Queensland offers cash bonus to attract tourism workers

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Whitehaven Beach, Whitsunday Islands, Queensland, AustraliaImage source, Getty Images

All those who have dreamed of ditching their regular nine-to-five in favour of working in an idyllic holiday destination are being given an extra reason to jack it all in.

Queensland, home to the Great Barrier Reef, is offering A$1,500 (£1,163; £823) and help with travel to work in the Australian state's tourism sector.

Border restrictions have meant thousands of roles usually filled by foreign backpackers are now empty.

Many businesses are struggling.

Before Covid hit, tourism was worth some A$22bn to Queensland. That plummeted after border restrictions were put in place in March 2020. Since then, only citizens, permanent residents and those with exemptions have been allowed to enter the state - and only if they complete a 14-day hotel quarantine on arrival at their own expense.

But as the country begins to open up internally and Australians begin to look for holidays at home, Queensland is trying to attract domestic visitors.

However, with a shortage of staff, many are struggling to cater even for the reduced numbers. According to news agency AFP, "help wanted" signs are a common sight in tourist towns.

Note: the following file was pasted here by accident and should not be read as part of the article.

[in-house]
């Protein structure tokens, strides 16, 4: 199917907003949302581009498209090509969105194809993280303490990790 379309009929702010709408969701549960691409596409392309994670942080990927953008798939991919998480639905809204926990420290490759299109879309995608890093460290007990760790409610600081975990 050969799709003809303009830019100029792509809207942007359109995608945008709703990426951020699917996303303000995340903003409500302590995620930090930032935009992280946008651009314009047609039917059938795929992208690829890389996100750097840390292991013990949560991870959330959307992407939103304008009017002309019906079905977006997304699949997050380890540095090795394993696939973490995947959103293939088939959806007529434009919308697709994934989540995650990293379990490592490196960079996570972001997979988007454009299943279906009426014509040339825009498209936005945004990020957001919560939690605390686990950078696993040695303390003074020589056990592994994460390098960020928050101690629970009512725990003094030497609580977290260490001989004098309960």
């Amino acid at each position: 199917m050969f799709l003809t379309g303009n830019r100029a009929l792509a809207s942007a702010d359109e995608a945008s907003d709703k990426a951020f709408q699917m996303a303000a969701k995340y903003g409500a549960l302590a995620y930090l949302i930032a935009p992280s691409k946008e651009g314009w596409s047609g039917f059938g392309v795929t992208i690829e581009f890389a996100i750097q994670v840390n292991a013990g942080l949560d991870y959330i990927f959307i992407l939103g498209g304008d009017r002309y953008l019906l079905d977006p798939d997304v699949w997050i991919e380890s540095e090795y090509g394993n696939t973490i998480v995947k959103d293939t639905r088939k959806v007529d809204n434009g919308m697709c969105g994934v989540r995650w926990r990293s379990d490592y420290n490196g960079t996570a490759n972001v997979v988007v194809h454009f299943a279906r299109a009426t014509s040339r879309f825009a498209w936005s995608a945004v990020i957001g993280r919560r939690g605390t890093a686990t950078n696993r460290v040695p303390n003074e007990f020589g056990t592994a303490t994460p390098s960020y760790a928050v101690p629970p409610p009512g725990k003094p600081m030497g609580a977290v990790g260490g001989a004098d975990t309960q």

Tourism Port Douglas's chief executive Tara Bennet told Australia's ABC News some restaurants were only opening 80% of the time.

"We do rely on working holidaymakers every year to come up and supplement our work and they're just not in Australia right now," she said.

That means this latest scheme is aimed at Australians. According to Queensland Premier Annastacia Palaszczuk, the money - part of a A$7.5m package to bring in more workers - is available to people from across the country willing to take up jobs in regional Queensland.

There is also a A$250 travel bonus for those who qualified. The scheme covers jobs such as tour guiding, bartending and working in kitchens.

It will run for a year from 20 May - although people interested only have six months to apply.

This is not the first time Queensland has come up with an inventive way to help its tourism industry.

Back in 2009 - when the global economic crash had dented visitor figures - it launched a hunt for a "caretaker" of Hamilton Island on the Great Barrier Reef, which came with a A$150,000 salary.

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